- Andy's nice but Brian isn't
- 2011-09-02: Our survival depends on assumptions. Shortcuts. Generalisations. We make snap judgments based on general ideas when we meet new people, otherwise we could get robbed, taken for a ride, or miss an opportunity.
- I've just spent maybe 20 or 30 hours over maybe a couple of months fixing the computer of someone I didn't know.
- We've orbited each other, though, over the years. He's a musician and I'm a musician. We've played the same festivals.
- I believe he's played and supported a lot of charities and good causes in his lifetime. So I felt good things towards him, despite us never having met.
- His friend contacted me and asked if I knew anyone who could help him speed up his computer. I volunteered because I wanted to get to know this chap.
- It turns out his setup was the same as that of a friend of mine, who also wanted computer help. I say 'no' to him, because I perceive him as being tight, not wanting to spend money. Him having a hooky copy of XP is because (I assume) he's tight. Him using me for free, that's tight. The musician chap .. that was probably just ignorance.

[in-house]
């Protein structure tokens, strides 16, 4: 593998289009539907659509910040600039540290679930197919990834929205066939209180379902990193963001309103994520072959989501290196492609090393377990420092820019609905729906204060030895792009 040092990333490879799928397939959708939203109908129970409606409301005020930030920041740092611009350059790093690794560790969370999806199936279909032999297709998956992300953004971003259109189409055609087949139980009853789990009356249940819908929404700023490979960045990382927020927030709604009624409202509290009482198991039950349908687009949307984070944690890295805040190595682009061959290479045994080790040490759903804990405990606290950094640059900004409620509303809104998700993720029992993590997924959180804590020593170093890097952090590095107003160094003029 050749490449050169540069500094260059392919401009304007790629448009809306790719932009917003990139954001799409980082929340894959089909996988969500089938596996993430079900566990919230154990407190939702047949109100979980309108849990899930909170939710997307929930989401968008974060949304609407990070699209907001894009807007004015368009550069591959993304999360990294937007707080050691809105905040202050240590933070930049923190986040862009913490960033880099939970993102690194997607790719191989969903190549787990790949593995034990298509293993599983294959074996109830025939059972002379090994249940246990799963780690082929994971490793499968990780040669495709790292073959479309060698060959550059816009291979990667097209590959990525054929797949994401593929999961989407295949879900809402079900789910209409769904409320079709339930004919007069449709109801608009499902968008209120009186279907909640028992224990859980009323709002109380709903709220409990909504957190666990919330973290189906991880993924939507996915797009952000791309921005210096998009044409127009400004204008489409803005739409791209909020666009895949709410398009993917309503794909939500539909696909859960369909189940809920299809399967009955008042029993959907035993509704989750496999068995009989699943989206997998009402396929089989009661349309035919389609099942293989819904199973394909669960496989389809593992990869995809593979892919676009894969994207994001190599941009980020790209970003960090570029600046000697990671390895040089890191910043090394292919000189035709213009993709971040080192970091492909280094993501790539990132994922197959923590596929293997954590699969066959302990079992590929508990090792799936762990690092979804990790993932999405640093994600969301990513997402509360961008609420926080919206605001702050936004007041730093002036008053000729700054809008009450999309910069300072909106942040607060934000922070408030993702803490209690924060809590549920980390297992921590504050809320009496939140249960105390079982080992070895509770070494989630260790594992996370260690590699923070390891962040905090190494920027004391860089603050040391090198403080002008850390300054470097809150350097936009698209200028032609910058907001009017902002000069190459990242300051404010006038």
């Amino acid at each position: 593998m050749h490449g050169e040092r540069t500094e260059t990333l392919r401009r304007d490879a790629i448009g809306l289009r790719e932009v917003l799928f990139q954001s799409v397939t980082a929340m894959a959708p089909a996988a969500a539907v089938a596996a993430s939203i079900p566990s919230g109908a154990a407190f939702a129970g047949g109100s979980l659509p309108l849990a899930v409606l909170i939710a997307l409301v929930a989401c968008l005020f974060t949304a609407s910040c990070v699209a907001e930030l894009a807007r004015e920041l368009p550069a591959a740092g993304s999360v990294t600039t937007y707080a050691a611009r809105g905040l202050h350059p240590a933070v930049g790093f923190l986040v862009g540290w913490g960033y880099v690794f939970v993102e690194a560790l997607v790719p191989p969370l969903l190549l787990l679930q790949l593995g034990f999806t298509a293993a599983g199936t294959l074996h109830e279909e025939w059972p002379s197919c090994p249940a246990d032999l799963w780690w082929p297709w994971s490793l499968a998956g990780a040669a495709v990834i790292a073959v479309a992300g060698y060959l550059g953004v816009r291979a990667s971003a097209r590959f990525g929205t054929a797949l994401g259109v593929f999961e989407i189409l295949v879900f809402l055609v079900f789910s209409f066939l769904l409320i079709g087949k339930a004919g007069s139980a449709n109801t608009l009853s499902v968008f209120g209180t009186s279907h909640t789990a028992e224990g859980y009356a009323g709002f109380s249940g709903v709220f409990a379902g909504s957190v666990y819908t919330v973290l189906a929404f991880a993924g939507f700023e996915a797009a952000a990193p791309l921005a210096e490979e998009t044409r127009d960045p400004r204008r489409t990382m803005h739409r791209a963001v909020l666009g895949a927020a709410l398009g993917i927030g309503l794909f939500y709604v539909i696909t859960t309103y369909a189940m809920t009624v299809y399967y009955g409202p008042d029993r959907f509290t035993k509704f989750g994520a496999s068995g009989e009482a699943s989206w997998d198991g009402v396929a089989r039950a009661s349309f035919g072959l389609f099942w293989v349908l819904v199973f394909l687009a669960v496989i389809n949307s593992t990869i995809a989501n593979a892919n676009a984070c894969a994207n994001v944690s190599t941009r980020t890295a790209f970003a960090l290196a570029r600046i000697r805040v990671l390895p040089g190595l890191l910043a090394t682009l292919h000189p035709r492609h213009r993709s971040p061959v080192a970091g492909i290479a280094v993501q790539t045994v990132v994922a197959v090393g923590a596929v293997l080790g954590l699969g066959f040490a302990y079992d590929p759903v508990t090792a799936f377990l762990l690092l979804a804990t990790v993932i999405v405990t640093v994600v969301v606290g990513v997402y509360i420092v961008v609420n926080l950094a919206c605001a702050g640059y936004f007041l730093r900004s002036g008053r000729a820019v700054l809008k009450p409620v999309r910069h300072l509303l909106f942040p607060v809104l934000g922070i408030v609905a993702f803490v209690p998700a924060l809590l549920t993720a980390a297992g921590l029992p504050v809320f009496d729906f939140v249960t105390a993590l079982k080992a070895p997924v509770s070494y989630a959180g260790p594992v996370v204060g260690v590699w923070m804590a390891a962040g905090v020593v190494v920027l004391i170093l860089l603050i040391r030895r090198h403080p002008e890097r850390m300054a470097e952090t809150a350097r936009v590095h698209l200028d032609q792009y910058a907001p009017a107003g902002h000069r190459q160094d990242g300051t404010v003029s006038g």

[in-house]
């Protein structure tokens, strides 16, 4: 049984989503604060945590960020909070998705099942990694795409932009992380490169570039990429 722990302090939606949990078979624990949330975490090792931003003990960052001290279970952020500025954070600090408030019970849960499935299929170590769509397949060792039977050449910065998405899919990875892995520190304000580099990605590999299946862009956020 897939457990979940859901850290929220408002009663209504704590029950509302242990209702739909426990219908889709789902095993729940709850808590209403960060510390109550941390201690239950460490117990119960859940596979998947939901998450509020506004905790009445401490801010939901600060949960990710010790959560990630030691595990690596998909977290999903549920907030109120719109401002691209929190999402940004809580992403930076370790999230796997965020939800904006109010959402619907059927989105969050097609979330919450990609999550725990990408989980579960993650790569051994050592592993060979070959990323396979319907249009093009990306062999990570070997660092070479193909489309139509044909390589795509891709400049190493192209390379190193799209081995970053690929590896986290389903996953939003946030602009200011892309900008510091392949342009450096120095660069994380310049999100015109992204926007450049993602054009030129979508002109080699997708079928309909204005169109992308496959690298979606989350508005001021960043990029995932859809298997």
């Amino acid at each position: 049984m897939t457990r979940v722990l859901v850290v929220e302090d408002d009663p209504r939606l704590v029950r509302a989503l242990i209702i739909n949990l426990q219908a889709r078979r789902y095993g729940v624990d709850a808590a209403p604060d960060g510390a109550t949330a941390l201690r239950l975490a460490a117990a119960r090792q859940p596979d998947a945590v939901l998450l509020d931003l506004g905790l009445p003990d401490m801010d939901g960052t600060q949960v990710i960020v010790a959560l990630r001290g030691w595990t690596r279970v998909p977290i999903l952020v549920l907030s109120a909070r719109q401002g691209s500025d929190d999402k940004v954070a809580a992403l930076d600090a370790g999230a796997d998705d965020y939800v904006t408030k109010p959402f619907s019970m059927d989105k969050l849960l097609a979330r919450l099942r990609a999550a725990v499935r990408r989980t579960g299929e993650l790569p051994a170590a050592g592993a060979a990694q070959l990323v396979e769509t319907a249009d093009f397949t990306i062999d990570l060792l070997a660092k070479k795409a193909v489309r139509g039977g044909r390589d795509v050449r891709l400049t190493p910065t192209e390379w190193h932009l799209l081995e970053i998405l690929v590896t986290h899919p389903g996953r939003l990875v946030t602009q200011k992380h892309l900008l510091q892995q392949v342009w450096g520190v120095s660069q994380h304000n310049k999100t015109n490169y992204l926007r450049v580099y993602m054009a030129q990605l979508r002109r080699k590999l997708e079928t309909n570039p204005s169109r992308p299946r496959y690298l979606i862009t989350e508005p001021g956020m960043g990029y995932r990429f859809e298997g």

- OK, now move that into social media.
- I perceive that the musician chap has poured good into the world. I wanted to get to know him, and to help him now he needed something back.
- They say of social media that you have to invest in the favour bank before you can withdraw anything.
- I think even that is too analytical.
- You have to genuinely give. OK, you don't give away everything, but if you help, people will remember you.
- In an attention economy, that's important.
- Incidentally, at the same festival I mentioned, the band allocated our dressing room before us left it in a complete state. So much so we felt we couldn't enter because we would have had to rudely clear their things away. Guess how we feel about them. Equity theory applies. Think I'm going to ever help them? Not a chance.
- Social media isn't a megaphone. It's a place full of people, and sometimes you can help someone. Do it. It'll make for a beautiful world.
By John Allsopp
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